Exascale search of molecules

Drug discovery is lengthy process which costs 2.6B per approved drug on average. The cost is so high because finding a small molecule that binds to a particular target is a perilous highly uncertain process that can’t be completed in a decade in many of the cases. And even when a molecule is found it might not be doing its job very well and might very likely fail in later stages of trials. Our goal is to find much better drug candidate molecules and do it very fast.

The number of possible drug-like molecules in the Universe is comparable to the number of atoms in the Universe.

All of the cures found in the history of mankind come from sampling a tiny fraction of this space. The rest of this space likely contains cures for most of the remaining diseases if knew how to search it better.


Our goal is to develop a search technique that could reach the exascale, or 10^18 molecules.

The search in this scale would take 1000 Billion CPU years for existing physics-based methods to simulate.

We define molecules as a set of standard building blocks (think of LEGO bricks) that could be recombined together in various ways. We define search in the molecular space as search in the space of possible configurations of these blocks. Similar to how AlphaZero which uses Monte Carlo Tree Search (MCTS) to master the game of Go, our algorithm called LambdaZero uses MCTS to navigate the space of molecules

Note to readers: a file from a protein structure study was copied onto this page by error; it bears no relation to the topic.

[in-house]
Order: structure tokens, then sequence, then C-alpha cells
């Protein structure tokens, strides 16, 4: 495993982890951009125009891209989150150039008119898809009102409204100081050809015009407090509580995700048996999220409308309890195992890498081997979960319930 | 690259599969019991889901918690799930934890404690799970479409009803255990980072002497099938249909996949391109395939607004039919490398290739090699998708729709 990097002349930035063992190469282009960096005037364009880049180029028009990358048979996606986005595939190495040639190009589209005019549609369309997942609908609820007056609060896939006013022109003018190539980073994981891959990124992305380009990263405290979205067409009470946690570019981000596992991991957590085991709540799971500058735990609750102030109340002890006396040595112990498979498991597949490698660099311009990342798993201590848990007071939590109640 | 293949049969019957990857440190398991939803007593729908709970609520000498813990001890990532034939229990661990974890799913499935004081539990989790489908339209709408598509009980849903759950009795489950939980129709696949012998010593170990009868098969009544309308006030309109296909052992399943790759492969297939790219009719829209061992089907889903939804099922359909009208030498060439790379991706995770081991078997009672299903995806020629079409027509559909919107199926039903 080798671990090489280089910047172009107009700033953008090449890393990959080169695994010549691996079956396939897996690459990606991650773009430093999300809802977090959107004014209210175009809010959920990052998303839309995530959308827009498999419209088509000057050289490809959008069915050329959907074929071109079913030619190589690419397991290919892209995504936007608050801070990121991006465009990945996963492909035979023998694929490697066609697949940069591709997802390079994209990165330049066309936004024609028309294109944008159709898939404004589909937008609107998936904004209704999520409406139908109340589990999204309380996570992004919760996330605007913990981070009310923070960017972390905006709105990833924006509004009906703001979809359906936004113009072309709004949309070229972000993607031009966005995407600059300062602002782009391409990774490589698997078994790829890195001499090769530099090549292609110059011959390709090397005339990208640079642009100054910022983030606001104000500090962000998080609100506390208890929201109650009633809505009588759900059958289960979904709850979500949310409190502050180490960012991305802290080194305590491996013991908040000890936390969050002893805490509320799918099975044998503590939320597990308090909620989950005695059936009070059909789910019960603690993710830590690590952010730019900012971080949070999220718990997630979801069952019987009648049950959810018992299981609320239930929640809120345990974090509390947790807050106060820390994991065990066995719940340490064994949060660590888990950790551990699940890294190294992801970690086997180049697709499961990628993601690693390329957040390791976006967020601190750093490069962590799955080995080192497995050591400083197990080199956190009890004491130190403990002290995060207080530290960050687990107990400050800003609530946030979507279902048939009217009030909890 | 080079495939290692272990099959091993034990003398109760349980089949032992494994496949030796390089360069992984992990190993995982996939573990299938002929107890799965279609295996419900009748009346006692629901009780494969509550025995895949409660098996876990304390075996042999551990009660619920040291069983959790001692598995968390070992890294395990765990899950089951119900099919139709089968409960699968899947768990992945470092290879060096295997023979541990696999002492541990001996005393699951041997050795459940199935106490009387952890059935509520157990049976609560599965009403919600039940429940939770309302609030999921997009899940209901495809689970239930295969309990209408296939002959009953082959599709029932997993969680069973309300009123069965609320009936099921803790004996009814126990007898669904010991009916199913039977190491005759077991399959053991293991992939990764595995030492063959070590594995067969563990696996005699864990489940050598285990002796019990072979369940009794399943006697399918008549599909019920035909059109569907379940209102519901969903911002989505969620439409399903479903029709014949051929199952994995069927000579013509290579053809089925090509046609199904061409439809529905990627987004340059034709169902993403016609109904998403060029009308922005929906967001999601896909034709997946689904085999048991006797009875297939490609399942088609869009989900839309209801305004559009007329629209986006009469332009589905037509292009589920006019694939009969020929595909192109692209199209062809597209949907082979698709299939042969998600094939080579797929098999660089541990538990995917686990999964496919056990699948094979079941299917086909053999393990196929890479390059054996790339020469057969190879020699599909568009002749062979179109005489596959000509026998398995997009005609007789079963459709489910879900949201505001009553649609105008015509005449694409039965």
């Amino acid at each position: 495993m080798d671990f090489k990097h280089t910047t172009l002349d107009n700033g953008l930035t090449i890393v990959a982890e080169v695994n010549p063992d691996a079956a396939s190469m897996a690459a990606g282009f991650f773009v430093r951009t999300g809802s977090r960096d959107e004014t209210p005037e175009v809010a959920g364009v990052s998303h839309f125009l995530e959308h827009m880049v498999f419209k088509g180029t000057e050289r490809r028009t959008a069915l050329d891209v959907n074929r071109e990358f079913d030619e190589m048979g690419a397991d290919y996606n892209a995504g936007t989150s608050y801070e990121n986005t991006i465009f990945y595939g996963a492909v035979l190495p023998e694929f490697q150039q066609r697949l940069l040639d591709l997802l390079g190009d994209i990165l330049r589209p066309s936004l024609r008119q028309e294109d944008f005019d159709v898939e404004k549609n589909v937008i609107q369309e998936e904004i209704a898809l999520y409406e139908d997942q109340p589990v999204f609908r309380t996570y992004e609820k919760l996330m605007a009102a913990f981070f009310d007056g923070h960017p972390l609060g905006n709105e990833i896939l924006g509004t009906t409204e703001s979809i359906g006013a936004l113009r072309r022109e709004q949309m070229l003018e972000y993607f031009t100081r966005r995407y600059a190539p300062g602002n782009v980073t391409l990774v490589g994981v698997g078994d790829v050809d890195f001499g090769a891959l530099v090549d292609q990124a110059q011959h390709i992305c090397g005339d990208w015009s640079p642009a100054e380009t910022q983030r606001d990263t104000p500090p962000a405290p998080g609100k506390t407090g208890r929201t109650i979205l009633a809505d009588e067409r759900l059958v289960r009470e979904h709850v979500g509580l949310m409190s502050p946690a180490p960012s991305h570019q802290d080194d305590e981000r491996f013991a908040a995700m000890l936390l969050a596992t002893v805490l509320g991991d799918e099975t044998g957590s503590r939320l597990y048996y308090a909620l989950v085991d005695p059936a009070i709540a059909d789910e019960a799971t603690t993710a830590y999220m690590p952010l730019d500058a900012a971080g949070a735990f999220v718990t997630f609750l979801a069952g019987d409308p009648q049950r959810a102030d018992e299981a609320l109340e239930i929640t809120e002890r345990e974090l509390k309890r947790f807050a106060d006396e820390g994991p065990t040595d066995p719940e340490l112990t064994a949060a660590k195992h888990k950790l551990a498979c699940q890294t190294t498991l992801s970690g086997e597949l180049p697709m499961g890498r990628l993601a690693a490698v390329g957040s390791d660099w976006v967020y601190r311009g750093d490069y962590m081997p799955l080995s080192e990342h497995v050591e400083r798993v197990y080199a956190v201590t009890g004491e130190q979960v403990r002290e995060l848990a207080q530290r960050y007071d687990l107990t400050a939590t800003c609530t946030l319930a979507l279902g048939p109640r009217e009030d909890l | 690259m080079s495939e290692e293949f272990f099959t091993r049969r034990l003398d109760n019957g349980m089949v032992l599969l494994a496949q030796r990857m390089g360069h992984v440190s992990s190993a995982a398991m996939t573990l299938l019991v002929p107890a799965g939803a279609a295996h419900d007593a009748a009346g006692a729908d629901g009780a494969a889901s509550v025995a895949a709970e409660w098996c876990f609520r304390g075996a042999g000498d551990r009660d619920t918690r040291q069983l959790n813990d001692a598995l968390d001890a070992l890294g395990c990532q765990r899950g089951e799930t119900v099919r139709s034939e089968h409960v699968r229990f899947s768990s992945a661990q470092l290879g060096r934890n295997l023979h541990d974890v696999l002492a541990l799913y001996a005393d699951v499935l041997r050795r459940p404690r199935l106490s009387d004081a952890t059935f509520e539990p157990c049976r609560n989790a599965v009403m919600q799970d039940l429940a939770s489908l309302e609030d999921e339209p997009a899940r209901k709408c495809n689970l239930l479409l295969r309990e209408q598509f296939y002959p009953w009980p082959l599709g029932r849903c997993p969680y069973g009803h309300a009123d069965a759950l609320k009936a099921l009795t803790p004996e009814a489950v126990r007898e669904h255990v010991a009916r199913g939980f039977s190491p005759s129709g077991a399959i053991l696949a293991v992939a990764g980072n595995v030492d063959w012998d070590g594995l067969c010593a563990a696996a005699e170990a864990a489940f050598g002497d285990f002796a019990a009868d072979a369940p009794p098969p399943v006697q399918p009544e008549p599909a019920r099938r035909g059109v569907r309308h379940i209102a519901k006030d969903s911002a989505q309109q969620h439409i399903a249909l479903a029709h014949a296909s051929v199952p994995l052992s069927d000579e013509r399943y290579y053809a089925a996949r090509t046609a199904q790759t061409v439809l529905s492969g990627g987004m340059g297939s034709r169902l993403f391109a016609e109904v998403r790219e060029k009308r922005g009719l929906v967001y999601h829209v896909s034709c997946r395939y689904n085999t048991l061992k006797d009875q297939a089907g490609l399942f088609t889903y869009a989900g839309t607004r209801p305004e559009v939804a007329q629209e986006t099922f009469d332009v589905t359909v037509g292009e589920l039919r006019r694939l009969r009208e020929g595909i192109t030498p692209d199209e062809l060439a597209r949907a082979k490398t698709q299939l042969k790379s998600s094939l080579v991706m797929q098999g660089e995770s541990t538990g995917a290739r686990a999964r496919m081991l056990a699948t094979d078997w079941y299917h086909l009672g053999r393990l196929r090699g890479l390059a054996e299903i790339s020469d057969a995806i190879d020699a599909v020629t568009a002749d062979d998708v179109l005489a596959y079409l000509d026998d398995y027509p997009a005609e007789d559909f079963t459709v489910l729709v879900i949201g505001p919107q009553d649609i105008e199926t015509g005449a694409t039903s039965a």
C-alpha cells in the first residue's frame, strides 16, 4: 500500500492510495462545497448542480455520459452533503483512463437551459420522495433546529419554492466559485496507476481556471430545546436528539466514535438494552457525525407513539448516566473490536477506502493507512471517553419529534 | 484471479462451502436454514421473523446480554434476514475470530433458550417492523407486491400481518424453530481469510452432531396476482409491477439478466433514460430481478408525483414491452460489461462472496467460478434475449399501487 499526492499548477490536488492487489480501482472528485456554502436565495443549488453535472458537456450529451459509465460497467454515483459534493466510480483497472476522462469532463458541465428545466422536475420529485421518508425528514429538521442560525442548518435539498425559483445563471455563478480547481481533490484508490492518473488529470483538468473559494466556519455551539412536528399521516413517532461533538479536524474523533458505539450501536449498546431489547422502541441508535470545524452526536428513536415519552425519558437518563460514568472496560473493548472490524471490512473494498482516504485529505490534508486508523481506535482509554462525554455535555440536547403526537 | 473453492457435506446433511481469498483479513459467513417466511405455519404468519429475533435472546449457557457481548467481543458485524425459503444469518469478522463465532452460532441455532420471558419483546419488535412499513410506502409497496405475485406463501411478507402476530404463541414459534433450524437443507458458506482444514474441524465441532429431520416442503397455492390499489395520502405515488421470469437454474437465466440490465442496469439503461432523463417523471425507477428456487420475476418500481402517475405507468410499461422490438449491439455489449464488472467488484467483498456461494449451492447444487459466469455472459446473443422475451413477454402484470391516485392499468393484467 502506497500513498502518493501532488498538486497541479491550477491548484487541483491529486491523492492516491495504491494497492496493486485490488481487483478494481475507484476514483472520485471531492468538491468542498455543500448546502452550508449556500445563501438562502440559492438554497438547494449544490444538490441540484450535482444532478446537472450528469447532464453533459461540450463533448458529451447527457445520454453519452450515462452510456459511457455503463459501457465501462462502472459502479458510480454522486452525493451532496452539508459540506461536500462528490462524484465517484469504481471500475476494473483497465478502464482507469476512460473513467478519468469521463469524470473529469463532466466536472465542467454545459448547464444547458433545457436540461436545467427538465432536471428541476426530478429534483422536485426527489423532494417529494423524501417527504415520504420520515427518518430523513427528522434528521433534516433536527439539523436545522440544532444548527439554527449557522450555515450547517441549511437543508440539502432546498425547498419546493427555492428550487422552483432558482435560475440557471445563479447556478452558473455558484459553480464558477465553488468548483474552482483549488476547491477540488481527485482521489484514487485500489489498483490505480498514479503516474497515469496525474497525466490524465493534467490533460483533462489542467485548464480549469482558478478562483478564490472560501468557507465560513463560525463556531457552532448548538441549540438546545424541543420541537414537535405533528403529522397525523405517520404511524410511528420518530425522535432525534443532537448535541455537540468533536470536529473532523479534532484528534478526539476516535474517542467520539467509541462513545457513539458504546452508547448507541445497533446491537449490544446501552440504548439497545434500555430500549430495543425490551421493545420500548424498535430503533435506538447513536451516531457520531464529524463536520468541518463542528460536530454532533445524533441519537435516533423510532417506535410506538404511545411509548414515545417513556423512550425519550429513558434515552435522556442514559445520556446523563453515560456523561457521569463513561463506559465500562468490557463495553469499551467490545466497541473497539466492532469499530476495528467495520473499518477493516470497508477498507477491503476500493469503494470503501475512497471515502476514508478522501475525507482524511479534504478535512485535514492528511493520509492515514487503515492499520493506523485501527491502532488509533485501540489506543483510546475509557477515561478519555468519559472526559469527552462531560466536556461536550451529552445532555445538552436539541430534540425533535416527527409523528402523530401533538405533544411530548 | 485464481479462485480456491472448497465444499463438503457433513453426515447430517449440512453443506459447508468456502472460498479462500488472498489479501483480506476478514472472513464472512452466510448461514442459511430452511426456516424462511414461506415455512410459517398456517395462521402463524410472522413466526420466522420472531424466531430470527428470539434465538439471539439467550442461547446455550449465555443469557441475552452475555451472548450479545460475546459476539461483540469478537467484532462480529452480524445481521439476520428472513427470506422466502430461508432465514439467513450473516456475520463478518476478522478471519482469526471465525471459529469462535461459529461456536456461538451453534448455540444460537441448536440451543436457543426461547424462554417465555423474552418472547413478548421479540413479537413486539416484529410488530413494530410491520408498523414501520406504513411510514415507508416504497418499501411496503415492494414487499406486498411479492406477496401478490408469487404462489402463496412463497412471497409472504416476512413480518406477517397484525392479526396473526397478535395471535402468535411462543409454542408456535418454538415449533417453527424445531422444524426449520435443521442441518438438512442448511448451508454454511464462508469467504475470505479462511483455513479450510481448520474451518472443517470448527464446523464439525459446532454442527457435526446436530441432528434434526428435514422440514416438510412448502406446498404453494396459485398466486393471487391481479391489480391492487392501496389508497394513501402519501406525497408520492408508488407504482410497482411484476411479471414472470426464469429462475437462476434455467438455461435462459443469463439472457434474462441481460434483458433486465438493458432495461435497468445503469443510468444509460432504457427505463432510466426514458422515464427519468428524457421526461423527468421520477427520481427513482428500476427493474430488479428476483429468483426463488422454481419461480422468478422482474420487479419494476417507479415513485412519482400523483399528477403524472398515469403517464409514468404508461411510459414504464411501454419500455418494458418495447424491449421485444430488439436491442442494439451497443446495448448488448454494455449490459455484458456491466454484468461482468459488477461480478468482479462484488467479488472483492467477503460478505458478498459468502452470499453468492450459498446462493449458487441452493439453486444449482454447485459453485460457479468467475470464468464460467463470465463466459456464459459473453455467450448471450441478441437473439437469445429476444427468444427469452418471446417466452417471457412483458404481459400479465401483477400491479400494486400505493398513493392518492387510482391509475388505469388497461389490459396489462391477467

Dopamine receptor D4 is an important protein in the human brain. Searching in the larger space of molecules* results in finding molecules with more negative binding energy. More negative binding energy means stronger association between the small molecule and the protein and therefore better binding and better properties as a drug.


*Ultra-large Scale Docking for Discovering New Chemotypes, Wu at al. Nature, 2019. 

Best molecule

200M simulations

Binding Energy: -75.6

Best molecule


 Binding Energy: -85.1

Applied to the dopamine receptor LambdaZero could identify a better molecule compared to one of the largest scale physics-based simulations* ever performed.    


*Ultra-large Scale Docking for Discovering New Chemotypes, Wu at al. Nature, 2019. 


Maksym Korablyov


Prateek Gupta


John Bradshaw

Software Engineer

Joanna Chen

Machine Learning Engineer

Bianca Dumitrascu

Machine Learning Engineer

Simon Verret

Machine Learning Engineer

Shenghao Liu

Software Engineer

Cheng-Hao Liu

Machine Learning Engineer

Bruno Rousseau

Machine Learning Engineer

Kostiantyn Lapchevskyi

Software Engineer

Jarrid Rector-Brooks

Machine Learning Engineer

Aga Slowik

Reinforcement Learning Engineer

Emmanuel Bengio

Reinforcement Learning Engineer 

Scott Fujimoto

Reinforcement Learning Engineer

Pierre Thodoroff

Reinforcement Learning Engineer

Clement Gehring

Reinforcement Learning Engineer

Shivam Patel

RL Engineer

Sacha Leprêtre

HPC Specialist

Frederic Osterrath

Software Engineer

Arnaud Bergeron

Software Engineer

Mike Tyers

Biomedical Assays

Doris Schuetz

Computational Chemist 

Lan Dao

Feedback & Culture

Sasha Luccioni

Project Manager

Matt Kusner

Molecule Learning  Advisor

Marvin Segler

Molecule Learning Advisor

Brooks Paige

Molecule Learning Advisor